In becoming CEO of the World Wide Web Consortium, Dr. Jeff Jaffe brings a resume filled with jobs that required building partnerships and finding consensus. Such business and personal skills will be critical for success in Jaffe's new job heading a standards body.
After all, the W3C still has Sir Tim Berners-Lee, who conceived the World Wide Web, as its technology guiding light. Jaffe, until recently Novell CTO, brings big company management and negotiating experience.
"My most immediate priority is to preserve and enhance the W3C culture of having an open consensus-based process," Jaffe said in a blog post, marking his first day at W3C on Monday. "This works well today, but I also need an effective and open high-bandwidth communications path with the large, diverse, and global set of stakeholders of the W3C."
Jaffe, who has also previously worked for Lucent Technologies' Bell Laboratories, and IBM, has spent years building partnerships with friends, competitors, and customers.
We've delivered great products," Jaffe said in his last Novell CTO blog post, Jan. 29. "Breakout moves. The right partnerships in the industry. If I look at where my time has been spent-a huge fraction has been cultivating significant partnerships; notably with Microsoft, SAP, and IBM."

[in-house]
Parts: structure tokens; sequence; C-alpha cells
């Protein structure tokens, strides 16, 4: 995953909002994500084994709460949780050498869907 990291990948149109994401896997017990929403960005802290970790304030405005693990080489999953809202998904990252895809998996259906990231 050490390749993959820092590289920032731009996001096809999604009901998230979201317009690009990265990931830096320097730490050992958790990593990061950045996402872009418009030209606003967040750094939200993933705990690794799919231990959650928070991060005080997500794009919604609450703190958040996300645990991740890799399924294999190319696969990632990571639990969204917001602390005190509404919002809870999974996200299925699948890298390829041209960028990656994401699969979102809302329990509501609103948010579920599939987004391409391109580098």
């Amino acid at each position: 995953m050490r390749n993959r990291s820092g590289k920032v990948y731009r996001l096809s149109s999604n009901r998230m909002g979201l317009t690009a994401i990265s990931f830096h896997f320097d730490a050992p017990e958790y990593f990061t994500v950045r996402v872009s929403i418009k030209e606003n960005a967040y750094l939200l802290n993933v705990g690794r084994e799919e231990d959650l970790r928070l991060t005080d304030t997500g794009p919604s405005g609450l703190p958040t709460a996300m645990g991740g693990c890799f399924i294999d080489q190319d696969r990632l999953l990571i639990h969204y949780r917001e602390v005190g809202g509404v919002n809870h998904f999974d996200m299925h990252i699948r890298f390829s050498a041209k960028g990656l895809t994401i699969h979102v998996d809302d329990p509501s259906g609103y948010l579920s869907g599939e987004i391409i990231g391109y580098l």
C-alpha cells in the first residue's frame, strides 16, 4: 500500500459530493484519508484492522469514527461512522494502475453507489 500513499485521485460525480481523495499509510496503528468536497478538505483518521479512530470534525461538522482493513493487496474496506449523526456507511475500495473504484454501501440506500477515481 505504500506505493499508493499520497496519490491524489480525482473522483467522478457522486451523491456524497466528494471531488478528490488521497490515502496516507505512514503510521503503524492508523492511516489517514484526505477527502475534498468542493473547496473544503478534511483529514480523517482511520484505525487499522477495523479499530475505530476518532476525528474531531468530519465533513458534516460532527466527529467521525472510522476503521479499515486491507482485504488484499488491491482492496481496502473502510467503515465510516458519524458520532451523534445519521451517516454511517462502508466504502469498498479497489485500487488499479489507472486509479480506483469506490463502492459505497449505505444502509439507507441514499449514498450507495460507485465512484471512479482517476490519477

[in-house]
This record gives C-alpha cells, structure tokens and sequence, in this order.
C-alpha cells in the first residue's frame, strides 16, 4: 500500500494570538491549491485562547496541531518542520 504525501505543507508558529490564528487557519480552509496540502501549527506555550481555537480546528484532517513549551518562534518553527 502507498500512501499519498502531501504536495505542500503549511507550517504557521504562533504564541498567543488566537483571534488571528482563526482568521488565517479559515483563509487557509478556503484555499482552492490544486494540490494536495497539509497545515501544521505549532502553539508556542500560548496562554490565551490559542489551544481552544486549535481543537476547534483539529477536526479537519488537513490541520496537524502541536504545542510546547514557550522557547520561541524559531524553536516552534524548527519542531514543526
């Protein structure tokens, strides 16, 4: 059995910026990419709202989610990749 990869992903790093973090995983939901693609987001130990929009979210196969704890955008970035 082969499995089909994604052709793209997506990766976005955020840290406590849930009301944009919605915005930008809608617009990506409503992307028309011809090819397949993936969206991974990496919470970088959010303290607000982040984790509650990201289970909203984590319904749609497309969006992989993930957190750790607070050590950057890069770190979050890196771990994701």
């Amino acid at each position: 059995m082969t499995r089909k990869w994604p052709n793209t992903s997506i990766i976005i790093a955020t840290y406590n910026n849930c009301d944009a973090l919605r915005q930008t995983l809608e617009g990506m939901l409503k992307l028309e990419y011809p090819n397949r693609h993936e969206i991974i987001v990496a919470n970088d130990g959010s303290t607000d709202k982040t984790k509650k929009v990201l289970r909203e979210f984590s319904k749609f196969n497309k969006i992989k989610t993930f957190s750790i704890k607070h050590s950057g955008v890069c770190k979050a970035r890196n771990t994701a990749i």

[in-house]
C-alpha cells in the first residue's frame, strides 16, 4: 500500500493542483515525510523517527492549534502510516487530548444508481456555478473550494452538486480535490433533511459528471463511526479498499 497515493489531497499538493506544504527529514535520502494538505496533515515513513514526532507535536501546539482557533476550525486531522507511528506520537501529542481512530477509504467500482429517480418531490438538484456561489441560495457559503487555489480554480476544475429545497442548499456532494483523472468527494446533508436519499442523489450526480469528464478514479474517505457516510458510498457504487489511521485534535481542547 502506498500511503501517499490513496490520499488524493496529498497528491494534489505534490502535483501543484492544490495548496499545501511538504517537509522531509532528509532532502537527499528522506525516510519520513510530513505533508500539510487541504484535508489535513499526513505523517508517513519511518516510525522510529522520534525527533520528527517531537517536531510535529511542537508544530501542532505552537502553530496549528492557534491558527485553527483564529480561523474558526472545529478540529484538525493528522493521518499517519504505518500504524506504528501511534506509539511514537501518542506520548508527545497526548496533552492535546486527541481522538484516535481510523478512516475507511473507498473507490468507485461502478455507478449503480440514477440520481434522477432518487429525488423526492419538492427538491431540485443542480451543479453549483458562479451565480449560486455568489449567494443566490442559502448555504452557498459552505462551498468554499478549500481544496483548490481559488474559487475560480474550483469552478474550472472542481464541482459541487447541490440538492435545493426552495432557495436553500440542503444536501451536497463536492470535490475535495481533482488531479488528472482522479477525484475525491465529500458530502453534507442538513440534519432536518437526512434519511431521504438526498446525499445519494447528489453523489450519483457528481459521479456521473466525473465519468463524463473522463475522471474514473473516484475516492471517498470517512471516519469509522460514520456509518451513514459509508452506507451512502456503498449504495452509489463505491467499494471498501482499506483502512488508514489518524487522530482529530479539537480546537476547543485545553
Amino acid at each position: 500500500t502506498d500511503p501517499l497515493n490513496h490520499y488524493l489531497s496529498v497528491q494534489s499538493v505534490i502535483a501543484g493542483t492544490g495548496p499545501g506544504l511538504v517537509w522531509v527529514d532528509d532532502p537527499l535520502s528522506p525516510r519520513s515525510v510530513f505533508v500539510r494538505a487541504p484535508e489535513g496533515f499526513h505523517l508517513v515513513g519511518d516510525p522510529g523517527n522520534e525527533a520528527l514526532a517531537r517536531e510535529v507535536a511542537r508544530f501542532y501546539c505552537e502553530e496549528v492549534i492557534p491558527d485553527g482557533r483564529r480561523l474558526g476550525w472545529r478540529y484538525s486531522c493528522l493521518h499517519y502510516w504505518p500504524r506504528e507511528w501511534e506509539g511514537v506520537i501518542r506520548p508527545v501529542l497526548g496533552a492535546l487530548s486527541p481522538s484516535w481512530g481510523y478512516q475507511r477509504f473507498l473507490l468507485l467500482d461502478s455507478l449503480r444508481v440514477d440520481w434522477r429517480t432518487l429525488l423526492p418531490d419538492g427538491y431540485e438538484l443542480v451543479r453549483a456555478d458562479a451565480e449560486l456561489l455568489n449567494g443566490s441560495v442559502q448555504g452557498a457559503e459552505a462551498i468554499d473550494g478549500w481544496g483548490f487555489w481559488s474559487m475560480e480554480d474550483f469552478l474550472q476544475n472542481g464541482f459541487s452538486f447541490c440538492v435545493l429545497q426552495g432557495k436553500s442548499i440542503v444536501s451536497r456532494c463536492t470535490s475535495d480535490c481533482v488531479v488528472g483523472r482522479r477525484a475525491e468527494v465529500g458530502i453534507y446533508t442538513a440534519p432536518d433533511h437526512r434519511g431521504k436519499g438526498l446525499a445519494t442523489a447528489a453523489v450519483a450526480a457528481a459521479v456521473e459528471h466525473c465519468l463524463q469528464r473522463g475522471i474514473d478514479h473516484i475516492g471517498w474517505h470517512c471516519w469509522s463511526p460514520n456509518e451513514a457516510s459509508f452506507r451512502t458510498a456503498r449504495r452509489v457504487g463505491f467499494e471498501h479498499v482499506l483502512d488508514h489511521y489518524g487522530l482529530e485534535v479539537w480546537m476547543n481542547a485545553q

Getting an increasingly less relevant Novell aligned with competitors and giants like Microsoft, SAP, and IBM, was no mean feat. Especially since the Novell partnership appears to benefit both it and Microsoft in fair measure, which is a rare achievement.
In that way, Jaffe followed in the footsteps of legendary Novell CEO Ray Noorda, who died in 2006. Noorda introduced the concept--if not the practice--of "co-op-petition" in which technology companies sometimes compete with one another and other times cooperate to achieve mutually important goals.
Jaffe accomplished a successful Novell/Microsoft relationship despite old hostilities between the two firms. Noorda spent years, even after leaving Novell in 1994, creating strategies, some in the form of legal challenges, to battle his arch enemy. The ongoing litigation involving SCO and Unix is part of Noorda's legacy.
Jaffe will need all his diplomatic skills to successfully run the W3C, where the CEO position was previously vacant. HTML5 development is ongoing and the group is heavily involved in mobile Web issues, too.
HTML5 is the next version of HTML, the Hypertext Markup Language that is the underpinning of the Web and which was developed by Berners-Lee.
Key to HTML5 is an attempt to end the Web's reliance on plug-in technologies, such as Adobe Flash, Microsoft Silverlight, and JavaFX. Each, however, is supported by a major company with significant interests to protect and, potentially, for Jaffe to deal with.
Development of HTML5 is expected to continue for years, although parts of it could soon begin appearing in browsers, whose developers are another constituency for Jaffe to work with. Google is a major HTML5 supporter.
W3C, which brings together companies of all sizes as well as other Web stakeholders, benefits from the tremendous respect accorded Berners-Lee, but turning that respect into standards and action will be Jaffe's mission.
As the Web continues to expand and traditional influencers, such as the U.S government, have waned, the W3C's role may become more critical to maintaining the Web as an important--and evolving--part of daily life.
This story, "New W3C CEO Is the Web's Top Diplomat" was originally published by PCWorld.